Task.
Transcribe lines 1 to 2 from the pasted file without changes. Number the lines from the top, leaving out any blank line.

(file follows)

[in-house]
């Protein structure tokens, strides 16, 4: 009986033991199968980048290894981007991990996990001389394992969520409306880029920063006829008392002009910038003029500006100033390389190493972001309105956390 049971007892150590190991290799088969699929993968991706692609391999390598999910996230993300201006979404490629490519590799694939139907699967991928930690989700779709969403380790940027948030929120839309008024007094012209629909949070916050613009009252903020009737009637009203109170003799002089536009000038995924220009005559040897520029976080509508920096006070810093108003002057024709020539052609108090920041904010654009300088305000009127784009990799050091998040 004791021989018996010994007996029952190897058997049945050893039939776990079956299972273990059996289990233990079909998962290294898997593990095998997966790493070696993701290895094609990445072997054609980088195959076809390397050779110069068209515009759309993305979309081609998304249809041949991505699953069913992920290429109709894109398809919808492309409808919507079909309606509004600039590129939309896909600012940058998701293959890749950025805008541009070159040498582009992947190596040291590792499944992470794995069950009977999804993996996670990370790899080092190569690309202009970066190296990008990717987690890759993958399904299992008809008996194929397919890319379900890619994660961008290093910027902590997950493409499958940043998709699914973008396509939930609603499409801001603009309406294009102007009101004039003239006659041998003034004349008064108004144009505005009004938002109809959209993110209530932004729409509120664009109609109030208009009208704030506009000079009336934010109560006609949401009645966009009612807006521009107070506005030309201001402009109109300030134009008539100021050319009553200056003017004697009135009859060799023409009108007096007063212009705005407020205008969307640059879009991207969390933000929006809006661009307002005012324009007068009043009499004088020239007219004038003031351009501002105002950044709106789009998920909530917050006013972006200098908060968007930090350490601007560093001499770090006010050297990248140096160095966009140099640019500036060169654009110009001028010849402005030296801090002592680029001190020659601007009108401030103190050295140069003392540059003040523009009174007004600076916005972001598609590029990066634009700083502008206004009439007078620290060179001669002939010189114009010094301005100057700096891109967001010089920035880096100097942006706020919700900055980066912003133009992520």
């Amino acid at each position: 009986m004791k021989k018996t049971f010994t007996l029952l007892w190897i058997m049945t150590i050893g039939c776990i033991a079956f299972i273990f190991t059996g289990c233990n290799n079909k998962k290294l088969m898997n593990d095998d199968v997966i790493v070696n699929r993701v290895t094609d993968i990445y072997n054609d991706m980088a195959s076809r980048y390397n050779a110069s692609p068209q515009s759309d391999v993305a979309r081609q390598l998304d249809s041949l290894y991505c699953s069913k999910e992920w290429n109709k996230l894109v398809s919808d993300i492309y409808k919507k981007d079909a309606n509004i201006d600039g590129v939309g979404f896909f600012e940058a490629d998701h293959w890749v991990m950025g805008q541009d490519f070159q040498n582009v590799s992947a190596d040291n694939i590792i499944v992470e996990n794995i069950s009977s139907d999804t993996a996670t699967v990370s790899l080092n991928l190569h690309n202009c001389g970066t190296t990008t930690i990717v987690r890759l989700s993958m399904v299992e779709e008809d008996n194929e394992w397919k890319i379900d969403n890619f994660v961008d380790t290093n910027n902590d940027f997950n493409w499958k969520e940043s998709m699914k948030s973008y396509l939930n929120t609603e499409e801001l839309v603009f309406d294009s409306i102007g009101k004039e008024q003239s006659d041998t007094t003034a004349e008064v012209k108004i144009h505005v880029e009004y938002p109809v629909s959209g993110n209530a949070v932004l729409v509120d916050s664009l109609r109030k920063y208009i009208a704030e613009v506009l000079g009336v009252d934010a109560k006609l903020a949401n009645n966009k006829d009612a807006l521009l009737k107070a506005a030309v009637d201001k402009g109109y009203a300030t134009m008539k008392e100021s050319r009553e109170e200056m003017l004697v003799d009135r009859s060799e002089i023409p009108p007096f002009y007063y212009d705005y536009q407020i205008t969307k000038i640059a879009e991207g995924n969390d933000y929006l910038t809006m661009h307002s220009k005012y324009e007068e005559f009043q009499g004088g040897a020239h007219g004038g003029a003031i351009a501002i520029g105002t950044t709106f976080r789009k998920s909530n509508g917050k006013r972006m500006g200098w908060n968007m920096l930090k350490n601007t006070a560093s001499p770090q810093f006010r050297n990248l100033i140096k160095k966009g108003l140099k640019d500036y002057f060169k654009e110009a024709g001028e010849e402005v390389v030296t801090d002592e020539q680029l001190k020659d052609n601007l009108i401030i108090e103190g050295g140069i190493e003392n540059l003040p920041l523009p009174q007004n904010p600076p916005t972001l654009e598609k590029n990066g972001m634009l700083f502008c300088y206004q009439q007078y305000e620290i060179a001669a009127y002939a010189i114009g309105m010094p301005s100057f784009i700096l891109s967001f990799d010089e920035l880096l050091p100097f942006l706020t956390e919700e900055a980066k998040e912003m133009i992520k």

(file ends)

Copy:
[in-house]
């Protein structure tokens, strides 16, 4: 009986033991199968980048290894981007991990996990001389394992969520409306880029920063006829008392002009910038003029500006100033390389190493972001309105956390 049971007892150590190991290799088969699929993968991706692609391999390598999910996230993300201006979404490629490519590799694939139907699967991928930690989700779709969403380790940027948030929120839309008024007094012209629909949070916050613009009252903020009737009637009203109170003799002089536009000038995924220009005559040897520029976080509508920096006070810093108003002057024709020539052609108090920041904010654009300088305000009127784009990799050091998040 004791021989018996010994007996029952190897058997049945050893039939776990079956299972273990059996289990233990079909998962290294898997593990095998997966790493070696993701290895094609990445072997054609980088195959076809390397050779110069068209515009759309993305979309081609998304249809041949991505699953069913992920290429109709894109398809919808492309409808919507079909309606509004600039590129939309896909600012940058998701293959890749950025805008541009070159040498582009992947190596040291590792499944992470794995069950009977999804993996996670990370790899080092190569690309202009970066190296990008990717987690890759993958399904299992008809008996194929397919890319379900890619994660961008290093910027902590997950493409499958940043998709699914973008396509939930609603499409801001603009309406294009102007009101004039003239006659041998003034004349008064108004144009505005009004938002109809959209993110209530932004729409509120664009109609109030208009009208704030506009000079009336934010109560006609949401009645966009009612807006521009107070506005030309201001402009109109300030134009008539100021050319009553200056003017004697009135009859060799023409009108007096007063212009705005407020205008969307640059879009991207969390933000929006809006661009307002005012324009007068009043009499004088020239007219004038003031351009501002105002950044709106789009998920909530917050006013972006200098908060968007930090350490601007560093001499770090006010050297990248140096160095966009140099640019500036060169654009110009001028010849402005030296801090002592680029001190020659601007009108401030103190050295140069003392540059003040523009009174007004600076916005972001598609590029990066634009700083502008206004009439007078620290060179001669002939010189114009010094301005100057700096891109967001010089920035880096100097942006706020919700900055980066912003133009992520």